You must be referred by your GP, your psychiatrist or paediatrician. Your GP will need to complete a detailed mental health assessment and prepare a Mental Health Treatment Plan before referring you to a psychologist. You should book a longer session with your GP to enable time for this.

Can I access any psychologist?

Under the scheme you can only see a registered psychologist with a Medicare Provider Number who you have been referred to by your GP, psychiatrist or paediatrician.

Can I request a referral to a specific psychologist or does my doctor have to choose?

Your doctor must first assess that you require the services of a psychologist. Your doctor may allow you to request a specific psychologist or may refer you to a registered psychologist that he/she recommends. The psychologist in question must be registered and have a Medicare Provider Number for you to be able to claim the Medicare rebate.

If I am already seeing a psychologist, can I access Medicare benefits?

In order to receive a Medicare rebate, you must be referred to a psychologist by an appropriate medical practitioner (GP, psychiatrist or paediatrician). The doctor must first make an assessment that you need the services of a psychologist. If you are already seeing a psychologist, discuss this with your doctor.

How many sessions with a psychologist am I entitled to?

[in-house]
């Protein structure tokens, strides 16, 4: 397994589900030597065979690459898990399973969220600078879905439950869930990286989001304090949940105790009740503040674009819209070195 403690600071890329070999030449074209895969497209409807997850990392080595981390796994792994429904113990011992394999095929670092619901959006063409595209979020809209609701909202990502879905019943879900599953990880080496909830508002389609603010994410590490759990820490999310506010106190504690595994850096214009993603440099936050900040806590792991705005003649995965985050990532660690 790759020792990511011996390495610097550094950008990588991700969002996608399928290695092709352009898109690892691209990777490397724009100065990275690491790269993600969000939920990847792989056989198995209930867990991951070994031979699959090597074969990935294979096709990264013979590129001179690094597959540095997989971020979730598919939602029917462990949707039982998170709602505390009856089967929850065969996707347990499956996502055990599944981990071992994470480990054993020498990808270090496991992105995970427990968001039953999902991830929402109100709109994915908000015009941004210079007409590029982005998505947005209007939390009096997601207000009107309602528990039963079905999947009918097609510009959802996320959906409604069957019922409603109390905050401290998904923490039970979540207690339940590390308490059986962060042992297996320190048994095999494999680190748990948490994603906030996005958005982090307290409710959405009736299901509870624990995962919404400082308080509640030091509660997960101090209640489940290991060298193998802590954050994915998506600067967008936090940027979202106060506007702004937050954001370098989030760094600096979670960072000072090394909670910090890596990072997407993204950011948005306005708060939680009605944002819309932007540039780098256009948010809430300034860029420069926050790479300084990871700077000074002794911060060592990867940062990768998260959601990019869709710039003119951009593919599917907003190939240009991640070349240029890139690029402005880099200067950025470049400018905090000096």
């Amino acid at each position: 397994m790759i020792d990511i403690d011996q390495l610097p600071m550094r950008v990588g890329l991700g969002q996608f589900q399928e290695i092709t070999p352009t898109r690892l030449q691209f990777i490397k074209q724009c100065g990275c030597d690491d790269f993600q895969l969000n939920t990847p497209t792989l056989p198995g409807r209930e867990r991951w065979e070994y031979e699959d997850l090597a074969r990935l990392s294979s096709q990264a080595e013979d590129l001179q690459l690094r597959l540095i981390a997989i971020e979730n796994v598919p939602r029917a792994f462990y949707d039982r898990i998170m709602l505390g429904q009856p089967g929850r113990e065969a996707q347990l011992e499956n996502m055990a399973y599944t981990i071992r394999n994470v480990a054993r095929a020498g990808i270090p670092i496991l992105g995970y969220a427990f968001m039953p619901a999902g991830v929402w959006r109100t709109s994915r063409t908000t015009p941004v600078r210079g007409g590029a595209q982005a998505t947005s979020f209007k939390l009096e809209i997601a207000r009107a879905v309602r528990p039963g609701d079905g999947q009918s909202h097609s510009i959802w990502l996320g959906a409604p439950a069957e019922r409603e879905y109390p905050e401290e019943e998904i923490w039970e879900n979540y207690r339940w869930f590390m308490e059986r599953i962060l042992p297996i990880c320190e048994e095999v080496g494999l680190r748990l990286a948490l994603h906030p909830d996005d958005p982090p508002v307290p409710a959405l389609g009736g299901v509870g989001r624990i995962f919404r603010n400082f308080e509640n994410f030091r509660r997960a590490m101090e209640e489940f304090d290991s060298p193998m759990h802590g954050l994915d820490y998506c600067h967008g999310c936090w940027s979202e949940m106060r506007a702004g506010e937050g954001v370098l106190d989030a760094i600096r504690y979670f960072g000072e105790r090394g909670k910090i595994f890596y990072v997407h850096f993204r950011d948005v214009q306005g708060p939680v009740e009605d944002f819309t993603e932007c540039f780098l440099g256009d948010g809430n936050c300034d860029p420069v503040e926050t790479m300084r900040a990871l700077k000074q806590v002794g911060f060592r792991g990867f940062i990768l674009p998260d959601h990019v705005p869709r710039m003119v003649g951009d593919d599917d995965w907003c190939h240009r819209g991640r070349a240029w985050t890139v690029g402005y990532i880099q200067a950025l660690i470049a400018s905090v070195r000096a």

The Australian Government has recently announced several changes to the allowable number of treatment sessions a person can receive from a psychologist each year under the Better Access program and claim a Medicare rebate.

Eligible people can receive:
• Up to 10 individual sessions in a calendar year. Your referring doctor will assess your progress after the first six sessions.
• Up to 10 group therapy sessions in a calendar year where such services are available and seen as appropriate by your referring doctor and the psychologist.

Additional treatment under ‘exceptional circumstances’ from 1 March to 31 December 2012

If you have already received the standard 10 individual sessions within 2012, you may be eligible for an additional six sessions of treatment under ‘exceptional circumstances’.

If your referring doctor believes there are ‘exceptional circumstances’ associated with your need for treatment, a new referral can be made for up to six additional psychological treatment sessions. This brings the maximum total number of allowable sessions in 2012 to 16 sessions.

These additional sessions can only be received between 1 March 2012 and 31 December 2012. If you have already received some treatment during January and February of 2012, the sessions you have received will be counted towards the total number of allowable sessions for 2012.